Some call them House Tanks, others Break Tanks, Storage Tanks or Buffer Tanks. If you have been in the pump room of a building in Houston, you’ve seen these large water tanks, but why are they used? The Houston Amendments to the Uniform Plumbing Code states that upstream from a pump system, an atmospheric storage tank with an air gap between the tank and city water supply must be used. This applies any time the city water pressure is insufficient to supply a building for both Domestic (potable) and Fire Water applications and the addition of pumps is required.
In Houston, there was a construction boom in the 1970’s and 80’s with hundreds of high-rise buildings adding to the skyline. Many of these buildings are still using the original mechanical systems for HVAC and pumping applications. Potential mechanical failure and energy savings are forcing building operators to choose between modifying existing equipment or replacing them all together.
According to ASHRAE 90.1, Domestic Water Booster Systems must shut down during periods of no flow demand. Operating pump systems when there is little or no demand wastes energy and increases wear and tear on the pump and piping system. While this sounds simple, it is one of the most challenging control sequences for a Booster System.
More than 60 years ago, the Late Dr. Roy B. Hunter developed a system for calculating water loads in commercial buildings. The estimated water demand of fixtures (water closets, sinks, etc.) are given a value called Fixture Units which have an equivalent demand load in Gallons Per Minute (GPM). The Fixture Units and Demand Load relationship is known as Hunter’s Curve and is still the basis for plumbing system design today.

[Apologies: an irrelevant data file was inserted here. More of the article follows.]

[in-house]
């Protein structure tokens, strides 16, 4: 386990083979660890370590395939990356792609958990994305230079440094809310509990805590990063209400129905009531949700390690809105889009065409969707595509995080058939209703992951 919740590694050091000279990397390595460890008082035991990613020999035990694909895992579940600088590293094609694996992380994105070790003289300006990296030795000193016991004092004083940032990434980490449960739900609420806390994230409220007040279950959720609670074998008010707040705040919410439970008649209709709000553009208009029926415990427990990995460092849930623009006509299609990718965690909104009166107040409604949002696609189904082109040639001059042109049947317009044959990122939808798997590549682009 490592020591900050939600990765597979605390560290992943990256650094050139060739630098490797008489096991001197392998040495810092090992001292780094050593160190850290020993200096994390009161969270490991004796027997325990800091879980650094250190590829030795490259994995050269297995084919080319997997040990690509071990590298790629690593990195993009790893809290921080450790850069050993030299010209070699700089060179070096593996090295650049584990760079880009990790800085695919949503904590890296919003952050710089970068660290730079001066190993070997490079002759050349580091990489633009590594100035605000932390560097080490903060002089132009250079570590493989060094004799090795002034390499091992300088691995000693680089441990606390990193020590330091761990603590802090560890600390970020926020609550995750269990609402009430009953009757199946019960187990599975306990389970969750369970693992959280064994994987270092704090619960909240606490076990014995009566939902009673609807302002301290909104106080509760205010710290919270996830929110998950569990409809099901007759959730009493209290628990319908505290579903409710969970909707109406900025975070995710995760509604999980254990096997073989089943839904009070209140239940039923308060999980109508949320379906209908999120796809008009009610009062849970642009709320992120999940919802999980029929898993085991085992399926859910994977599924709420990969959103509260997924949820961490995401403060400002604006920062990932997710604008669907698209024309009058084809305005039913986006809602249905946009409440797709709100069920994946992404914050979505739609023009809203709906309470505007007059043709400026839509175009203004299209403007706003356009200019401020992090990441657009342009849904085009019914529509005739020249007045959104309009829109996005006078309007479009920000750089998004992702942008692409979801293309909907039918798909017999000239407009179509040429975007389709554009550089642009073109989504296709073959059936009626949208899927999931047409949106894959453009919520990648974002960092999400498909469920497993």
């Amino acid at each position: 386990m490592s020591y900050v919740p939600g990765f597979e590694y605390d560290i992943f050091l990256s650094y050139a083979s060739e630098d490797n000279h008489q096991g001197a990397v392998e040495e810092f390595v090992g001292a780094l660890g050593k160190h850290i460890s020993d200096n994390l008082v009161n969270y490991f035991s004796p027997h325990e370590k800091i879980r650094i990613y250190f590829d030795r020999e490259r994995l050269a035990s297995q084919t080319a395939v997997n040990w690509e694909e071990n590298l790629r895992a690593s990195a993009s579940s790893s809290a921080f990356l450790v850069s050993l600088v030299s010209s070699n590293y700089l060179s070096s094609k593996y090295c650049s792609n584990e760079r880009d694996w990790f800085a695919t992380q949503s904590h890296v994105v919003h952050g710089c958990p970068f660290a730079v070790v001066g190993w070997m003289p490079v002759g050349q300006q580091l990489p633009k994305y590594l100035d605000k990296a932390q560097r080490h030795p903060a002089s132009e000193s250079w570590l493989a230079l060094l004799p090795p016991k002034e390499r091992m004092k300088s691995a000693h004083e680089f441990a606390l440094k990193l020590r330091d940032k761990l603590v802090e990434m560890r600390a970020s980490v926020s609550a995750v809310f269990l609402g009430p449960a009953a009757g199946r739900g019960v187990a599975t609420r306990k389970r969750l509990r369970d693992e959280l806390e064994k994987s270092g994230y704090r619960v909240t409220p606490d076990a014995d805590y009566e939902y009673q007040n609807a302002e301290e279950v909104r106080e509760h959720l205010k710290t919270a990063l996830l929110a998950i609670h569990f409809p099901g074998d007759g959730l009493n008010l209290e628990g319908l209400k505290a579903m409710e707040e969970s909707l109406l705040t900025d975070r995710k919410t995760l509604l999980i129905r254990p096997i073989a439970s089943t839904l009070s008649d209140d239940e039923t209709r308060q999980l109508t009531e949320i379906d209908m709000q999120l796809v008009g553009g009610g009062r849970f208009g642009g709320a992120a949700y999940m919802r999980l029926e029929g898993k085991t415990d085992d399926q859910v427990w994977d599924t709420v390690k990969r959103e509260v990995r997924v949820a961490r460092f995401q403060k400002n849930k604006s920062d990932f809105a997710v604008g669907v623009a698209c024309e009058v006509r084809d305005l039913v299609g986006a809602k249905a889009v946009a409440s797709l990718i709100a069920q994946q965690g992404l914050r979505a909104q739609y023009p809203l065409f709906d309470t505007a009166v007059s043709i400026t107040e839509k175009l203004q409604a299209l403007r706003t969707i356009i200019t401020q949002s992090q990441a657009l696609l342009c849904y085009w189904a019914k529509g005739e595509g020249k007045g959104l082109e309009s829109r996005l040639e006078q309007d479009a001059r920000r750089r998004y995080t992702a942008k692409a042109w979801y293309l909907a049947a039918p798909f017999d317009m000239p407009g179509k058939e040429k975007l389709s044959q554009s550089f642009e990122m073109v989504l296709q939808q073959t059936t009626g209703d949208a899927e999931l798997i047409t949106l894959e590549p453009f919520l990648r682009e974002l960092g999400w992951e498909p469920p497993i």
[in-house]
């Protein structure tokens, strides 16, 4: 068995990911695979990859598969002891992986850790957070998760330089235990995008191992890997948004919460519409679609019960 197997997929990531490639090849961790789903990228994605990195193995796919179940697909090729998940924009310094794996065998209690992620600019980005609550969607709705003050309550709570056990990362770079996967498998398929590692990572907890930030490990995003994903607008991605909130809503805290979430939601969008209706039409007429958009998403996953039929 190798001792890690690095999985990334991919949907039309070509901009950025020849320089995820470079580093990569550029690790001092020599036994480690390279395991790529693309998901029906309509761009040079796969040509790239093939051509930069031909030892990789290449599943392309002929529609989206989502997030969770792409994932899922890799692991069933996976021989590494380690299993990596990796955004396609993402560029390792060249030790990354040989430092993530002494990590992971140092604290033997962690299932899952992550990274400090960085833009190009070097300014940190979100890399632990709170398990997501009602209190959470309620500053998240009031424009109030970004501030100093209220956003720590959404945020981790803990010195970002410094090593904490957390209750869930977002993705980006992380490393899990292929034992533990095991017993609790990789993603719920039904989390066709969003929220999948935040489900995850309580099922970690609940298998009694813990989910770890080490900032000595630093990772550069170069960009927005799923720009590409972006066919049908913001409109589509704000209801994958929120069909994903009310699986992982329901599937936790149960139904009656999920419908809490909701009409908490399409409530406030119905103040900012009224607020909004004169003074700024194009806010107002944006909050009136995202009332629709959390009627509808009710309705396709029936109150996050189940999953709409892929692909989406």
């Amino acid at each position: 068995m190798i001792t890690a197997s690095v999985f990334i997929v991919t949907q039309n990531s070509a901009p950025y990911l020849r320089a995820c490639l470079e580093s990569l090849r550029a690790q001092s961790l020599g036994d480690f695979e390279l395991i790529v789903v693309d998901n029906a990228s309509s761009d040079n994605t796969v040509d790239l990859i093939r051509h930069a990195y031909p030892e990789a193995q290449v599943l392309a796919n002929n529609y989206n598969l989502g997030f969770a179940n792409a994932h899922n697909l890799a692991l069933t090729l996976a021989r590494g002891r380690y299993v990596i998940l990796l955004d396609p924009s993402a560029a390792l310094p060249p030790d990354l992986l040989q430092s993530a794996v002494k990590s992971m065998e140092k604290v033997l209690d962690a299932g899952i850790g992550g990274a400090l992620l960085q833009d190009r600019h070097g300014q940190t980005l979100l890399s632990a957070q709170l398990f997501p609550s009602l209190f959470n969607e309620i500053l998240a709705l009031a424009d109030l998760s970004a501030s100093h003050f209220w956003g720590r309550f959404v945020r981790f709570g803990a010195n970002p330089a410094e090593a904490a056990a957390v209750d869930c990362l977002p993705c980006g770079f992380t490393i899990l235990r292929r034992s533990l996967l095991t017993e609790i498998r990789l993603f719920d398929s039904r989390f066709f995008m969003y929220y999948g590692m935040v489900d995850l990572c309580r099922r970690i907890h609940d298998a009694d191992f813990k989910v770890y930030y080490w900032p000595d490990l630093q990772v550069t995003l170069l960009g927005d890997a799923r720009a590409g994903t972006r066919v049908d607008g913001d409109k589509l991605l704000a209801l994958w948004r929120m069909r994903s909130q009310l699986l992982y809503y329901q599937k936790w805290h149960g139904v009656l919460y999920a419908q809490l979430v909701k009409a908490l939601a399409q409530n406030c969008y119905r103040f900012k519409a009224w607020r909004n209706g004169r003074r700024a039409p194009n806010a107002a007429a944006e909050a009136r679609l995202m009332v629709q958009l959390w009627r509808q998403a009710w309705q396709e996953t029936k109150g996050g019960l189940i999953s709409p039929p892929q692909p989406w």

In 2017 about 39% of total US Energy Consumption was consumed by the residential and commercial sectors. In a commercial building, HVAC Equipment (ie. chillers, boilers, cooling towers, etc) and Lighting are the biggest targets for energy savings, but the capital costs for improving these may be prohibitive. There are many opportunities for energy savings and building performance improvements with other systems in commercial buildings.
Why We Need to Conserve Water
When you see photographs of Earth taken from space, water seems abundant. Most of that water, though, can't be used for drinking or for growing crops. In fact, only 1 percent of all the water on the planet can be used to support human life. Most of the Earth's water is undrinkable salt water. Even some of the fresh water is unavailable for our use because it’s frozen solid.